By Rev. Canon Dr. Douglas Leighton
Her Majesty’s Royal Chapel of the Mohawks, located in Brantford, Ontario, is the oldest Protestant church in continuous use in the Province and the oldest church building in the Diocese of Huron.
Constructed in 1785, it is the successor to a previous chapel endowed by Queen Anne in the early eighteenth century, but lost because of the British defeat in the American Revolution. The queen gave the original chapel a sterling silver communion set, a part of which remains one of the great treasures in the current chapel‘s possession.
Immediately beside the chapel lie the graves of Joseph Brant (1742-1807) and his son John (1794-1832) as well as a memorial to Pauline Johnson (1862-1913) the poet and performer who was raised at Grand River.
While First Nations people are often overlooked in the history of Canada, Joseph Brant is an exception. A city, a county, an Anglican deanery, a modern hospital and many streets all bear his name. Schoolchildren encounter him in texts covering the history of pre-confederation Canada. Brant was a controversial visionary whose dreams for his people were not realized. His Anglican faith was one of the foundation stones of his complex career.
Born in the Ohio country south of Lake Erie, Joseph Brant grew up in a time of great conflicts. French-English warfare from 1755 to 1763 was quickly followed by the American Revolution (1775-1783) coupled with rapid colonial expansion. Brant’s Mohawk people played important roles in all these changes.
A protégé of Sir William Johnson (1715-1774), the Northern Superintendent of Indian Affairs, young Brant was educated at Moor’s Charity School, later Dartmouth College, under Eleazar Wheelock. He participated in frontier warfare and went to imperial London on two occasions as a member of diplomatic missions. These experiences made him a man of two worlds.
Brant did his utmost to secure the future of the Hodenausenee or Six Nations in these challenging circumstances. Britain’s defeat in the American Revolutionary War caused the loss of ancestral territories for those indigenous peoples who had remained loyal. The Six Nations confederacy was itself split apart on the issue of which side to support. Brant led efforts to obtain compensation for these losses. By the mid-1780s, new lands were obtained on the Bay of Quinte and in the Grand River valley.
The Haldimand Grant of 1785 consisted of lands six miles wide on either side of the Grand River from its source to its mouth. Some of these lands were later surrendered and sold. The precise nature of these 19th Century arrangements remains a source of sometimes bitter controversy in the 21st Century. Brant saw these holdings as the key to his people’s future, thinking that some lands should be retained while others could be sold to create financial capital. He believed that such decisions should be made by native proprietors and accordingly argued that aboriginal title conferred the same rights of ownership as those enjoyed by the general colonial population.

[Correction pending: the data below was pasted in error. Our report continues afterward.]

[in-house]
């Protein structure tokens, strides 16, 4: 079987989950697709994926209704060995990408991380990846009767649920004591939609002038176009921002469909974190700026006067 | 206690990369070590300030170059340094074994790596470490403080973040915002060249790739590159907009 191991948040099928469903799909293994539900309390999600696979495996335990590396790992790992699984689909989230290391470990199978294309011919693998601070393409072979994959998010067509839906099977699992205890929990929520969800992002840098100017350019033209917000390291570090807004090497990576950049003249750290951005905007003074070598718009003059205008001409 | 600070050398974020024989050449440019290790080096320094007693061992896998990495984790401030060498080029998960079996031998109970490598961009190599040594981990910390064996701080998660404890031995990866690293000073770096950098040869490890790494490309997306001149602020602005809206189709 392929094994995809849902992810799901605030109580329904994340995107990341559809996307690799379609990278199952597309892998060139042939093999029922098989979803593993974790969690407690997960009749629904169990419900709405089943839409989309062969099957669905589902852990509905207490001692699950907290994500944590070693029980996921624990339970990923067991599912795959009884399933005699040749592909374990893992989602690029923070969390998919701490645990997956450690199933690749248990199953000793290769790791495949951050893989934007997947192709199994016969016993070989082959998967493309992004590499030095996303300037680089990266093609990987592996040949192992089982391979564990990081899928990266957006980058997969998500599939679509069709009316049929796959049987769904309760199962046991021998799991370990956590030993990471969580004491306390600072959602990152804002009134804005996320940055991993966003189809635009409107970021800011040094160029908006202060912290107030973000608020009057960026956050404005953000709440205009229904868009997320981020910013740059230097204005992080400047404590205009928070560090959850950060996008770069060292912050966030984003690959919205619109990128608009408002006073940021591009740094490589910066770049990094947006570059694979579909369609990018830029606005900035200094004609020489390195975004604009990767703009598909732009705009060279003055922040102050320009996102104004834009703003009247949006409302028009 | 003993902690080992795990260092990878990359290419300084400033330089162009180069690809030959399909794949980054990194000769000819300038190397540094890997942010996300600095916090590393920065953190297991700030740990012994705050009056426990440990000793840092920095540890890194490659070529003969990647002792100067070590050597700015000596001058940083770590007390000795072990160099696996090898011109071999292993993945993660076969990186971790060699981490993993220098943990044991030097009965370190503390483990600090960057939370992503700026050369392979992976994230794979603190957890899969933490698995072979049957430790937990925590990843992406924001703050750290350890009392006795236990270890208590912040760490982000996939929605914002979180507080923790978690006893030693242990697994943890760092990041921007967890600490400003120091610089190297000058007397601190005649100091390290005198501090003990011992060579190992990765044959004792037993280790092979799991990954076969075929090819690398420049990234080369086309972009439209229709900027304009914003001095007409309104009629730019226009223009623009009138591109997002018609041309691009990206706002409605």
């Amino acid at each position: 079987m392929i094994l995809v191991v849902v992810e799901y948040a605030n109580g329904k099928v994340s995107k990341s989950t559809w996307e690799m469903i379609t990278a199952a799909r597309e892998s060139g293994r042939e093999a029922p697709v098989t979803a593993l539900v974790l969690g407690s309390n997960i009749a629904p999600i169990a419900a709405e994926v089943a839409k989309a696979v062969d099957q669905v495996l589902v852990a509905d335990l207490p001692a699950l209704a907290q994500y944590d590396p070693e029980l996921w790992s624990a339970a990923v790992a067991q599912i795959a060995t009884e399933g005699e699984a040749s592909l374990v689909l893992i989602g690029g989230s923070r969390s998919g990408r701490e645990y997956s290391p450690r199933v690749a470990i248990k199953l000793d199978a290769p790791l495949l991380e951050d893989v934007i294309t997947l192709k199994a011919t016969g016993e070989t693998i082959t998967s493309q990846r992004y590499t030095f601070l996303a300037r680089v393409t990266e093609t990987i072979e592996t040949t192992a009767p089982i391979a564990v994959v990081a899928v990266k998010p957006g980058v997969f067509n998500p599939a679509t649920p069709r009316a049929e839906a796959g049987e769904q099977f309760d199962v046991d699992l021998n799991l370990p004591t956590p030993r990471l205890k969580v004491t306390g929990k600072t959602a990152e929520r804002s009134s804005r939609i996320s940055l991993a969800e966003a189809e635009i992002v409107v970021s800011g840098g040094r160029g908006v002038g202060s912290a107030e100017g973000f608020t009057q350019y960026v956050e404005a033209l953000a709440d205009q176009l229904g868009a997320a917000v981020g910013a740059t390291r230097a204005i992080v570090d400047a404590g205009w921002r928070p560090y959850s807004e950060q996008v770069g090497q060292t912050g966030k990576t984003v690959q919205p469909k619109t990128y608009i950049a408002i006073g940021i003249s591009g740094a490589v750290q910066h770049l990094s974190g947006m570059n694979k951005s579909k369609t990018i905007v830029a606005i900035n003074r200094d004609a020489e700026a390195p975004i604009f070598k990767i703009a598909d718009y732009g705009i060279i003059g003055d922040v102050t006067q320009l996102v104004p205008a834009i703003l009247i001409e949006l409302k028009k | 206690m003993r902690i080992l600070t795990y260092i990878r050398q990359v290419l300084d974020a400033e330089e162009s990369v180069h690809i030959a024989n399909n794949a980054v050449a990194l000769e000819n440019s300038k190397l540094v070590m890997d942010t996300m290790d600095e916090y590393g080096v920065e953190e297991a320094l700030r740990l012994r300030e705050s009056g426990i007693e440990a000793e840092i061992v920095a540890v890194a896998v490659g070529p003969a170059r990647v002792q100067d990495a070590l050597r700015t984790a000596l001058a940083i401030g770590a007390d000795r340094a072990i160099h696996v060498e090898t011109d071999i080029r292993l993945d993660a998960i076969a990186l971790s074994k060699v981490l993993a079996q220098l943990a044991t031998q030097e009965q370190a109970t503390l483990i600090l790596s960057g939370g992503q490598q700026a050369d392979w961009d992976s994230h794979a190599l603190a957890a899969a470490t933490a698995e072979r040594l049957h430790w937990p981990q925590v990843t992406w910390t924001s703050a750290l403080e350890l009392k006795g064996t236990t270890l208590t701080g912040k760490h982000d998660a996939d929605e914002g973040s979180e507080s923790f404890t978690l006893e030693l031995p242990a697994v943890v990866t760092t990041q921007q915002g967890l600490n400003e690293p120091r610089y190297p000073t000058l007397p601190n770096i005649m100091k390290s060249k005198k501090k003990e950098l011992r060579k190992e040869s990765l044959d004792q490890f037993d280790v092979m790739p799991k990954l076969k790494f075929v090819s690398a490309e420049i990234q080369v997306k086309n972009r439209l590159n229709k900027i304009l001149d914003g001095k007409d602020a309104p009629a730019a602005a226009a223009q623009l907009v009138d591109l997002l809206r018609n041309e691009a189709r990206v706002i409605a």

British North American authorities saw native title as one of occupancy and use, rather than one of absolute ownership. Frustrated by their inaction, Brant at one point led 300 armed and war-painted warriors to York (now Toronto), the provincial capital, in protest, causing great panic as the town’s population was about the same size.
Seeking to create as much diplomatic strength as possible, Brant actively pursued the creation of a northwestern indigenous confederacy in the lower Great Lakes, believing this would increase First Nations’ impact on the formation of public policy. His efforts, however, were frustrated by deep divisions and rivalries.
Journeys to imperial London and to Philadelphia, the temporary seat of the new American government, exposed Brant to the workings of the highest levels of society and politics. By the 1790s, he had built a splendid house in Wellington Square, now Burlington, which was staffed by both white and black servants dressed in livery. Some of his own people felt that he no longer understood them. Brant believed that colonial officials had to see and treat native leaders as their equals. His own circumstances were designed to encourage such diplomatic equality.
As he aged, Joseph Brant worried about the continuity of effective Six Nations leadership. His eldest son, Isaac, died in 1795 after a violent family quarrel. John, a younger son, was still a boy. Brant turned to the enigmatic John Norton – the subject of our last column – as his successor.
Brant’s Anglican faith was central throughout his career. He sponsored the construction of churches and chapels, championed education and translated the Anglican liturgy into Mohawk. He was frequently critical of European and colonial societies, accusing them of being un-Christian and arguing that his own traditions were more closely attuned to the gospels than theirs. As a man of two worlds, Brant sometimes felt he belonged in neither. Being a person of the middle way, as Anglicans know well, is never easy. Joseph Brant’s mixture of optimistic idealism and political realism deserves study and remembrance.
Rev. Dr. Douglas Leighton is the canon historian of the Diocese of Huron.
(Illustration: Joseph Brant, painting by George Romney)
Some Suggestions for Further Reading:
Barbara Graymont, “Thayendanegea”, Dictionary of Canadian Biography, vol. V, pp. 803-812
Isabel Thompson Kelsay, Joseph Brant, Man of Two Worlds. Syracuse University Press, 1984.